Cults. Cults. Cults. It feels like everywhere you look someone is talking about cults these days. Remember how they usually try to lay low and be chill? And we’re not talking about those Rajneesh from Wild, Wild Country who rode up in a Rolls Royce and took over an entire town while wearing red. No, we’re talking NXIVM and Children of God — the cults that fly under the radar until they blow wide open.
Smallville star Allison Mack isn’t the only celebrity to get caught up in a cult (although she's probably one of the first to be indicted). Ranging from the upsettingly abusive sex cults to peaceful hippie communes, here are the cultish ties of some familiar names in genre.
Children of God - Rose McGowan and Joaquin Phoenix
On the popular true-crime podcast My Favorite Murder there's a saying for when someone finds themselves in a suspiciously "too good to be true" group who manages to manipulate people into doing their bidding: "You're in a cult, call your dad." But what do you do if your dad is the one who put you in the aforementioned cult? That's the case for McGowan and Phoenix, who both spent part of their childhoods in the cult called Children of God.
Like many cults, Children of God seemed like a great idea at first. Founded by a California man named David Berg in 1968, the group advocated for communal living and even followed Christian beliefs. Then the cult shifted towards condoning child sexual abuse. Berg was a pedophile, and sex with children became standard practice. In fact, child abuse of all kinds was prevalent within the cult.
According to an account by a child victim, they were often forced to pray for hours a day, physically punished for a variety of minor sins, and sent out to beg for money to support the cult. The FBI and Interpol were even in the process of investigating the abuse allegations when Berg died in 1994.
McGowan grew up in the Italian chapter of Children of God but her family left, ultimately moving to the United States, once child sexual abuse was sanctioned, something she talks about as a scary experience in her book Brave. "When the cult got wind of certain members wanting to leave, one of their children might disappear, or some family would get severe punishment meted out to them, as a way of teaching the others."
McGowan’s family was one of thousands of families around the world who were members of Children of God — including Phoenix's family, who also spent years of their childhoods in the cult. While in an interview with Rosanne Barr in 1999, McGowan admits the time in the cult put a strain on her (then) relationship with her parents, however, Phoenix has a more forgiving view. In an interview with Playboy he said, "Cults rarely advertise themselves as such. It's usually someone saying, 'We're like-minded people. This is a community,' but I think the moment my parents realized there was something more to it, they got out."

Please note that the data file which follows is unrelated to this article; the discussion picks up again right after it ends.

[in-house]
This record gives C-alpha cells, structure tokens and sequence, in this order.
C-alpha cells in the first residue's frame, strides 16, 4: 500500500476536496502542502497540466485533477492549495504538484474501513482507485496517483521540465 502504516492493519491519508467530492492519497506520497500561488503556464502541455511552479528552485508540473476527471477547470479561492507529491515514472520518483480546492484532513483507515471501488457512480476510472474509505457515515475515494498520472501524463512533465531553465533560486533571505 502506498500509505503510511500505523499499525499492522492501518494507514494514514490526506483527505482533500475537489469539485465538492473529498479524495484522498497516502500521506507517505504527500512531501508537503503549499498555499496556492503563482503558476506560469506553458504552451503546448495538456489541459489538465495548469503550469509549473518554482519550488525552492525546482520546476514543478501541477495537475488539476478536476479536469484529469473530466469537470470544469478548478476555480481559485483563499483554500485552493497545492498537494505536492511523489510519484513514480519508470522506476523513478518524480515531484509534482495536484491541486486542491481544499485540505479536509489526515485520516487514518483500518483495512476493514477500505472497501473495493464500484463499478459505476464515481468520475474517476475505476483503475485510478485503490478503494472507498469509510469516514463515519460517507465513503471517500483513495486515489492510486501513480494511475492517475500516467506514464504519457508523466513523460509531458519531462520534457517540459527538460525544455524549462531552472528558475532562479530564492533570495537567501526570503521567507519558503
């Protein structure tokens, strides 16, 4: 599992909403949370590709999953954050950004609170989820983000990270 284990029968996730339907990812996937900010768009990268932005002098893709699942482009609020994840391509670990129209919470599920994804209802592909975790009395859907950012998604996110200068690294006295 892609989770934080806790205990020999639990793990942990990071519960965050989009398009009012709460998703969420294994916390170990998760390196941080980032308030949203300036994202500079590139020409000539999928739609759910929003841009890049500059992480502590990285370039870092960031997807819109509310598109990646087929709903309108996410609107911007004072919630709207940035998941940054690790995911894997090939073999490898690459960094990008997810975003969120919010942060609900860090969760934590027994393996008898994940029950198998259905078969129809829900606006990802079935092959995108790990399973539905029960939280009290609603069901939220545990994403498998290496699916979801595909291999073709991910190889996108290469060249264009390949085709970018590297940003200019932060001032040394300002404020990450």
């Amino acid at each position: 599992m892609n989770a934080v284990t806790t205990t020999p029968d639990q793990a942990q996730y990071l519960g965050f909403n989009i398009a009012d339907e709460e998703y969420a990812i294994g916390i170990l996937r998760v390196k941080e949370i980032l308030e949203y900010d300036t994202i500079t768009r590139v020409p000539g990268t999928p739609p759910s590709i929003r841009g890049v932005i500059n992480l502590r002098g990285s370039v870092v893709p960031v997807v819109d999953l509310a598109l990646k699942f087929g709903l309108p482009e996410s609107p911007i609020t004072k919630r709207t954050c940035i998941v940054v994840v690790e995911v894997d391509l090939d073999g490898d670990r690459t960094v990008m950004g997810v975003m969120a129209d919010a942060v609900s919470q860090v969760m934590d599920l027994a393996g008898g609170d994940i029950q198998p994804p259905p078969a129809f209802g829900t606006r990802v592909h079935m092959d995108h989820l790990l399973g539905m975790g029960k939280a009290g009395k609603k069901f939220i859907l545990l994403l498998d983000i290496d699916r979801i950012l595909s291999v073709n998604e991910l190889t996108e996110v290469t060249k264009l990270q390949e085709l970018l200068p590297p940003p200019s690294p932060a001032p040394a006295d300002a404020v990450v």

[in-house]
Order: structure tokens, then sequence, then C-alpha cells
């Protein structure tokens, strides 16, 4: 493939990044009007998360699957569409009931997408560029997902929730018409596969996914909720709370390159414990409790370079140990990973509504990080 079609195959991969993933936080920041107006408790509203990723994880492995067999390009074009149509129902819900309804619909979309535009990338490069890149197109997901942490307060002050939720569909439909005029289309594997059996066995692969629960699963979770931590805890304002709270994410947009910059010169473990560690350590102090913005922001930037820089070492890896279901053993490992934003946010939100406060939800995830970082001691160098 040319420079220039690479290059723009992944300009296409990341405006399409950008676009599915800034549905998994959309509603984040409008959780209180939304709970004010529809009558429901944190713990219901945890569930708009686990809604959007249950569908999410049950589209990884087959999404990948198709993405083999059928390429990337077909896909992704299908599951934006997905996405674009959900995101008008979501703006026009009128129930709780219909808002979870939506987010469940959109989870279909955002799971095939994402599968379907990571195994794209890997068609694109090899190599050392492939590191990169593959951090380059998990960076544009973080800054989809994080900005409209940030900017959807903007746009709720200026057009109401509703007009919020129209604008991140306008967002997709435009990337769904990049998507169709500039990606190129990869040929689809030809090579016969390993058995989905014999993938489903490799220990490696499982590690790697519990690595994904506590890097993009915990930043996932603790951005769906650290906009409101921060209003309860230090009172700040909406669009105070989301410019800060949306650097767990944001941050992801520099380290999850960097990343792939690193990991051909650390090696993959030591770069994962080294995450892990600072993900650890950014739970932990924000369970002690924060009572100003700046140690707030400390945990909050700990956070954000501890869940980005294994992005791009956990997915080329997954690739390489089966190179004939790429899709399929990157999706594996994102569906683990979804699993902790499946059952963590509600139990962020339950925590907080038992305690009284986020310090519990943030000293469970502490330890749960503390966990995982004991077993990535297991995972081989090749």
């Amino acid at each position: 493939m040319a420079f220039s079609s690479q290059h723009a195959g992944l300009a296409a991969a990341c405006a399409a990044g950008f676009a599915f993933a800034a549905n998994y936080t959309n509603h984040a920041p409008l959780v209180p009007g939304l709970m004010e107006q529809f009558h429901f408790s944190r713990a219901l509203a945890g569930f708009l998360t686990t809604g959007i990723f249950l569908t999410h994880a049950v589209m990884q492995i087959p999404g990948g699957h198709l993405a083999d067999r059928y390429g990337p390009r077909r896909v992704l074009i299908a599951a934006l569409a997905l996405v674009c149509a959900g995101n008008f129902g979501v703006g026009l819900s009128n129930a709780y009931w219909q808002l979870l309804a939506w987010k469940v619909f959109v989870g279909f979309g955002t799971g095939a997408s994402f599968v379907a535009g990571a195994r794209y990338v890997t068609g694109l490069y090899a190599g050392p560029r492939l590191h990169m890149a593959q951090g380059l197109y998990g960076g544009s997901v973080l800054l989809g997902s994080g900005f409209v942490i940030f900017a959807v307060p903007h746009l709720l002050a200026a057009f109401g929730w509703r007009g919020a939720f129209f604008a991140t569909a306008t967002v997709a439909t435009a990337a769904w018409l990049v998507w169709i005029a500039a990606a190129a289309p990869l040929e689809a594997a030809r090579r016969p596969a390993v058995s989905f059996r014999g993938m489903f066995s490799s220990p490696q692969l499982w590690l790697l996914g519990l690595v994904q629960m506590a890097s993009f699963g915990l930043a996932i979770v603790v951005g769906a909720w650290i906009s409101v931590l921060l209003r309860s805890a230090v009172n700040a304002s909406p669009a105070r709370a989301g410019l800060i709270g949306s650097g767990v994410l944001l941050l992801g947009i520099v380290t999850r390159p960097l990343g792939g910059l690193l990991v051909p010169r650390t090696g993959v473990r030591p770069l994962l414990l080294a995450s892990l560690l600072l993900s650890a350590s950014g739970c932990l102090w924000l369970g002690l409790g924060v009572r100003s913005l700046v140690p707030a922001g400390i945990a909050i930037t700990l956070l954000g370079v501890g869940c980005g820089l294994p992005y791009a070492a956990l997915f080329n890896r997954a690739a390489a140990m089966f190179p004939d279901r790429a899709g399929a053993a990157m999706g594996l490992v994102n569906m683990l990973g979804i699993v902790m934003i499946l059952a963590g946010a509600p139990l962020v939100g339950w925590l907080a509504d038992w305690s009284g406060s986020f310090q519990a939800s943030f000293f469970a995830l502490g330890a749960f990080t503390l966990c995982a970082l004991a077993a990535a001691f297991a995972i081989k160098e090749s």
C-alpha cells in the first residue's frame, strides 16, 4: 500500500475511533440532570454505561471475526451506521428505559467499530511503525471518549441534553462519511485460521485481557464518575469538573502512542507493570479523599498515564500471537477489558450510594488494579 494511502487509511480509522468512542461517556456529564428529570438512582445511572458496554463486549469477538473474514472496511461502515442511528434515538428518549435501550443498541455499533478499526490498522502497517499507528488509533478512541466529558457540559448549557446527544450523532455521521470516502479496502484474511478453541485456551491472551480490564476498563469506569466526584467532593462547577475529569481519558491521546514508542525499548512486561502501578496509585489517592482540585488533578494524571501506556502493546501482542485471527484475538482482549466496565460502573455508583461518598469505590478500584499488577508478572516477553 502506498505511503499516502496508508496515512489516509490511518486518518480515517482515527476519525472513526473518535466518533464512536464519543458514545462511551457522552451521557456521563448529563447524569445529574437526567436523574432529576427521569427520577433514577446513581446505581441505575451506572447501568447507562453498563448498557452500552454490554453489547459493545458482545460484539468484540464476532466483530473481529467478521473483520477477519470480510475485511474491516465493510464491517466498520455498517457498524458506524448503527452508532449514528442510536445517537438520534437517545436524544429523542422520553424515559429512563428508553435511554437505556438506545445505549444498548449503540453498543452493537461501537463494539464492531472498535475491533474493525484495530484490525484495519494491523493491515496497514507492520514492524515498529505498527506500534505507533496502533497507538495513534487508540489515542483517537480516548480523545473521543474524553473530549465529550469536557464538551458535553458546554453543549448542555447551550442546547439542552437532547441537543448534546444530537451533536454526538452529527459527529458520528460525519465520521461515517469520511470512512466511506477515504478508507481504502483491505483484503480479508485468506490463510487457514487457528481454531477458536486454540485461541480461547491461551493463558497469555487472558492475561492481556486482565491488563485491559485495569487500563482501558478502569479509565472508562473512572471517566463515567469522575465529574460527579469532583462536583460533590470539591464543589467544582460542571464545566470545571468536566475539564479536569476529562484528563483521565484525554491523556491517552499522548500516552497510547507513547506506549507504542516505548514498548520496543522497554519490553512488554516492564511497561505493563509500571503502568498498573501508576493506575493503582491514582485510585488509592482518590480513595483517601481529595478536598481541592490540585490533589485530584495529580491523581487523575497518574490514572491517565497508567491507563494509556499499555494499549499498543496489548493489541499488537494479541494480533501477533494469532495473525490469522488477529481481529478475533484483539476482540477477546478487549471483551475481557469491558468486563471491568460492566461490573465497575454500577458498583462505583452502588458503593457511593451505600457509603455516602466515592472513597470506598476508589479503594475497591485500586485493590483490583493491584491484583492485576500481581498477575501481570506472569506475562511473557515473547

Breatharians - Michelle Pfeiffer
Making the move to Los Angeles can be a rite of passage for young actors but also leaves them in an intensely vulnerable state. They’re often searching for belonging and desperate for work navigating their way in an unfamiliar city, setting them up as easy targets for those who would take advantage — like a cult.
That’s where Pfeiffer found herself when she became involved with the Breatharians. Breatharians are a pretty chill group if you’re not into food. They believe that humans can live without eating or drinking, instead subsisting on “pranic light” and energy. Very science fiction-y, tbh. Breatharians also believe the nourishment forgone by not eating food can be received from the sun through “sun gazing” — looking directly at the sun on purpose. Sorta like what Trump did during the eclipse.
This is, of course, not scientifically backed at all and many of the California Breatharian followers quit back in 1983 when they found out leader Wiley Brooks was secretly eating chicken pot pie and biscuits. If you’re interested in further non-understanding of how Brooks thinks people can survive as Breatharians, check out the rambling and nonsensical interview he did with Vice where he stated it was totally okay to eat a very specific meal from McDonald's because it was "not radioactive." OK then sir.
Anyway, the story goes that when Pfeiffer was a young actor trying to make it in Hollywood, she somehow got tangled up with a Breatharian couple who put her on a diet and were “very controlling.” It wasn’t until she met her ex-husband Peter Horton who was working on a film about another cult (the Unification Church aka Moonies) that she was able to work out she herself was in a cult. See? Movies can save people.